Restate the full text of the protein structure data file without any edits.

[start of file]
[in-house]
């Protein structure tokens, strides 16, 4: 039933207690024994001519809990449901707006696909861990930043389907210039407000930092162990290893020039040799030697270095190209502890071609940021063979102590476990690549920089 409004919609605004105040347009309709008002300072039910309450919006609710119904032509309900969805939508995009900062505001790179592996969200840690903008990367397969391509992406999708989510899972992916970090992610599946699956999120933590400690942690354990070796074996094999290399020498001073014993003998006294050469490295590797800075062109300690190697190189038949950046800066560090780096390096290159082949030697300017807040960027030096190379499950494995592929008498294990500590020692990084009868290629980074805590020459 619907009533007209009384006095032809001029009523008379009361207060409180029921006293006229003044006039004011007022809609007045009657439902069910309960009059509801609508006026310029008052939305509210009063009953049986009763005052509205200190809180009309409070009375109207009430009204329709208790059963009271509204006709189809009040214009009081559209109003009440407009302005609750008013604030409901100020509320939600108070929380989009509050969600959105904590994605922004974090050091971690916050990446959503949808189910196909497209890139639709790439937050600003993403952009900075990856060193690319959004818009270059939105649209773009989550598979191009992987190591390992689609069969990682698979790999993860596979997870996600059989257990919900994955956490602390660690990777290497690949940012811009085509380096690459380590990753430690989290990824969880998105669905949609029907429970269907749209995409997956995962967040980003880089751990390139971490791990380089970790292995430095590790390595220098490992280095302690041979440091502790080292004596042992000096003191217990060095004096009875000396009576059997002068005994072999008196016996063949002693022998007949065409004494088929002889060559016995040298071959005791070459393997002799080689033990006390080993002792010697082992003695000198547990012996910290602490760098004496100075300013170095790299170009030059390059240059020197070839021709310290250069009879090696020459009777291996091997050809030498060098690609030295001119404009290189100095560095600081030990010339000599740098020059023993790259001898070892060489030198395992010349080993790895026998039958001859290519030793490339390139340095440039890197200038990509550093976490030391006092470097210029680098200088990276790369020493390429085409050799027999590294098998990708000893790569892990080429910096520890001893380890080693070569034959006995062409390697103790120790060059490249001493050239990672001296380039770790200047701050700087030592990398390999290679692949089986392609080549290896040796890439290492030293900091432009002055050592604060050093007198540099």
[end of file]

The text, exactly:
[in-house]
């Protein structure tokens, strides 16, 4: 039933207690024994001519809990449901707006696909861990930043389907210039407000930092162990290893020039040799030697270095190209502890071609940021063979102590476990690549920089 409004919609605004105040347009309709008002300072039910309450919006609710119904032509309900969805939508995009900062505001790179592996969200840690903008990367397969391509992406999708989510899972992916970090992610599946699956999120933590400690942690354990070796074996094999290399020498001073014993003998006294050469490295590797800075062109300690190697190189038949950046800066560090780096390096290159082949030697300017807040960027030096190379499950494995592929008498294990500590020692990084009868290629980074805590020459 619907009533007209009384006095032809001029009523008379009361207060409180029921006293006229003044006039004011007022809609007045009657439902069910309960009059509801609508006026310029008052939305509210009063009953049986009763005052509205200190809180009309409070009375109207009430009204329709208790059963009271509204006709189809009040214009009081559209109003009440407009302005609750008013604030409901100020509320939600108070929380989009509050969600959105904590994605922004974090050091971690916050990446959503949808189910196909497209890139639709790439937050600003993403952009900075990856060193690319959004818009270059939105649209773009989550598979191009992987190591390992689609069969990682698979790999993860596979997870996600059989257990919900994955956490602390660690990777290497690949940012811009085509380096690459380590990753430690989290990824969880998105669905949609029907429970269907749209995409997956995962967040980003880089751990390139971490791990380089970790292995430095590790390595220098490992280095302690041979440091502790080292004596042992000096003191217990060095004096009875000396009576059997002068005994072999008196016996063949002693022998007949065409004494088929002889060559016995040298071959005791070459393997002799080689033990006390080993002792010697082992003695000198547990012996910290602490760098004496100075300013170095790299170009030059390059240059020197070839021709310290250069009879090696020459009777291996091997050809030498060098690609030295001119404009290189100095560095600081030990010339000599740098020059023993790259001898070892060489030198395992010349080993790895026998039958001859290519030793490339390139340095440039890197200038990509550093976490030391006092470097210029680098200088990276790369020493390429085409050799027999590294098998990708000893790569892990080429910096520890001893380890080693070569034959006995062409390697103790120790060059490249001493050239990672001296380039770790200047701050700087030592990398390999290679692949089986392609080549290896040796890439290492030293900091432009002055050592604060050093007198540099």